What we can do, though, and I wish more people would, is TALK ABOUT VOTING. Brag about it, take selfies, share polling locations and times, email, text, post. Social media is such an odd beast, right? Who would have thunk that there'd come a day when we'd be taking pictures of our dinners and putting it out there for all the world to see? If we can use this medium for such trivial things, why can't we use it for more pressing matters? Don't get me wrong: I love a good shot of a cheeseburger just as much as the next lady but I also love to see people flexing their 'Merica Muscles. It may feel as though we don't have voices in this system, that we are less-than cogs in a bloated, vile and corrupt machine but dammit: people died for this right. Women? We have only been able to vote since 1920. For some of us, that means our grandmothers were alive when women had zero say in who represented us in the government. Can you even imagine? I can't.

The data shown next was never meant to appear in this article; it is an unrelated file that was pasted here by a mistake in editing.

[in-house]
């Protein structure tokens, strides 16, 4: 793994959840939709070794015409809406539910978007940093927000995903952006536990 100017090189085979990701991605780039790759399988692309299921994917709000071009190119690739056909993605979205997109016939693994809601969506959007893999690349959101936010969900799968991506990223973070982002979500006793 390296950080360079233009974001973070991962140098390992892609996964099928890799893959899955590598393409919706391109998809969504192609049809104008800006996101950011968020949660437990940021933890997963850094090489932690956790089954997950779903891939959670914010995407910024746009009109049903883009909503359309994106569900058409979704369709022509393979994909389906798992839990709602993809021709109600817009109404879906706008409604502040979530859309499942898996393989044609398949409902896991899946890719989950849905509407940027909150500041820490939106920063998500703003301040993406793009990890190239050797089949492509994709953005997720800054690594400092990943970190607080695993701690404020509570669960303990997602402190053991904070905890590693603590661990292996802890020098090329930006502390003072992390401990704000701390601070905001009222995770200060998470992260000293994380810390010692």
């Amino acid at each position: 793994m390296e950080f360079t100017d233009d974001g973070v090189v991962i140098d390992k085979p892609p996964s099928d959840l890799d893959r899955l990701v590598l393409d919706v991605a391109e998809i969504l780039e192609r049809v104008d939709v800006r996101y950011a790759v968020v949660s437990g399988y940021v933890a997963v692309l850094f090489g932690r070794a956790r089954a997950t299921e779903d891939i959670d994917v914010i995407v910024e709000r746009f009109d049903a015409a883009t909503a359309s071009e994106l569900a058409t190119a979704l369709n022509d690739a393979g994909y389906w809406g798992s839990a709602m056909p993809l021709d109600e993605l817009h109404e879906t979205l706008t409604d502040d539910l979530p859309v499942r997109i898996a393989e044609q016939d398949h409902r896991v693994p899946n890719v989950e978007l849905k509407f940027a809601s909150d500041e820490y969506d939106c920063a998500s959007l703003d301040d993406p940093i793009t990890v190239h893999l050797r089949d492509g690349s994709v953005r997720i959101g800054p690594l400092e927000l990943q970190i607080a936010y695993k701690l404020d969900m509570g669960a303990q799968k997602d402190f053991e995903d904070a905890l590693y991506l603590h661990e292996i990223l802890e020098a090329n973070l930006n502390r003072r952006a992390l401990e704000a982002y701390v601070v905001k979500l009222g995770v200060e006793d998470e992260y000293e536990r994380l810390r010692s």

Maybe that's why I cry when I vote. Thinking about all of those brave, strong ladies who sat there in their un-airconditioned houses, taking care of a million kids and husbands and elderly relatives and doing it all without a single one of the modern conveniences even the brokest of us now enjoy and said "WTF? My voice doesn't matter? Umm...bullshit, fellas." Okay, so they probably didn't actually say that but they did eventually say something, and thank goodness they did.